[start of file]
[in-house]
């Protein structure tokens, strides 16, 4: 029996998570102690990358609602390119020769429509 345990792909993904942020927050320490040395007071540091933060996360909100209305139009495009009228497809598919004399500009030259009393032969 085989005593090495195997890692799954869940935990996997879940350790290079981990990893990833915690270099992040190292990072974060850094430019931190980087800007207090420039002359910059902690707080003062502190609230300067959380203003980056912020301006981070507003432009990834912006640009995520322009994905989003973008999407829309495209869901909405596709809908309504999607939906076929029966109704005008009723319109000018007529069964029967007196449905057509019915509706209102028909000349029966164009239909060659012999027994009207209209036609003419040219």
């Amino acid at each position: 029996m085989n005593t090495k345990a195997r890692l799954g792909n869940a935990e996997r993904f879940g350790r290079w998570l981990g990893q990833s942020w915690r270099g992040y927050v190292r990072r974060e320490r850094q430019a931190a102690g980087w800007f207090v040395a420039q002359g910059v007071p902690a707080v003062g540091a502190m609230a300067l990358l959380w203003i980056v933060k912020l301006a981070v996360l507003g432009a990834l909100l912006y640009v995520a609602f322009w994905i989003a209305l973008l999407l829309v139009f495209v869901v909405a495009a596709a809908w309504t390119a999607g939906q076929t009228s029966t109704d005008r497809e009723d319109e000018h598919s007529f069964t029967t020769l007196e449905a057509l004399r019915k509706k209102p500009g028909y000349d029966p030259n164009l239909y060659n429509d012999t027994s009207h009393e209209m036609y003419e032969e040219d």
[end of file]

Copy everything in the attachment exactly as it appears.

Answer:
[in-house]
């Protein structure tokens, strides 16, 4: 029996998570102690990358609602390119020769429509 345990792909993904942020927050320490040395007071540091933060996360909100209305139009495009009228497809598919004399500009030259009393032969 085989005593090495195997890692799954869940935990996997879940350790290079981990990893990833915690270099992040190292990072974060850094430019931190980087800007207090420039002359910059902690707080003062502190609230300067959380203003980056912020301006981070507003432009990834912006640009995520322009994905989003973008999407829309495209869901909405596709809908309504999607939906076929029966109704005008009723319109000018007529069964029967007196449905057509019915509706209102028909000349029966164009239909060659012999027994009207209209036609003419040219």
């Amino acid at each position: 029996m085989n005593t090495k345990a195997r890692l799954g792909n869940a935990e996997r993904f879940g350790r290079w998570l981990g990893q990833s942020w915690r270099g992040y927050v190292r990072r974060e320490r850094q430019a931190a102690g980087w800007f207090v040395a420039q002359g910059v007071p902690a707080v003062g540091a502190m609230a300067l990358l959380w203003i980056v933060k912020l301006a981070v996360l507003g432009a990834l909100l912006y640009v995520a609602f322009w994905i989003a209305l973008l999407l829309v139009f495209v869901v909405a495009a596709a809908w309504t390119a999607g939906q076929t009228s029966t109704d005008r497809e009723d319109e000018h598919s007529f069964t029967t020769l007196e449905a057509l004399r019915k509706k209102p500009g028909y000349d029966p030259n164009l239909y060659n429509d012999t027994s009207h009393e209209m036609y003419e032969e040219d």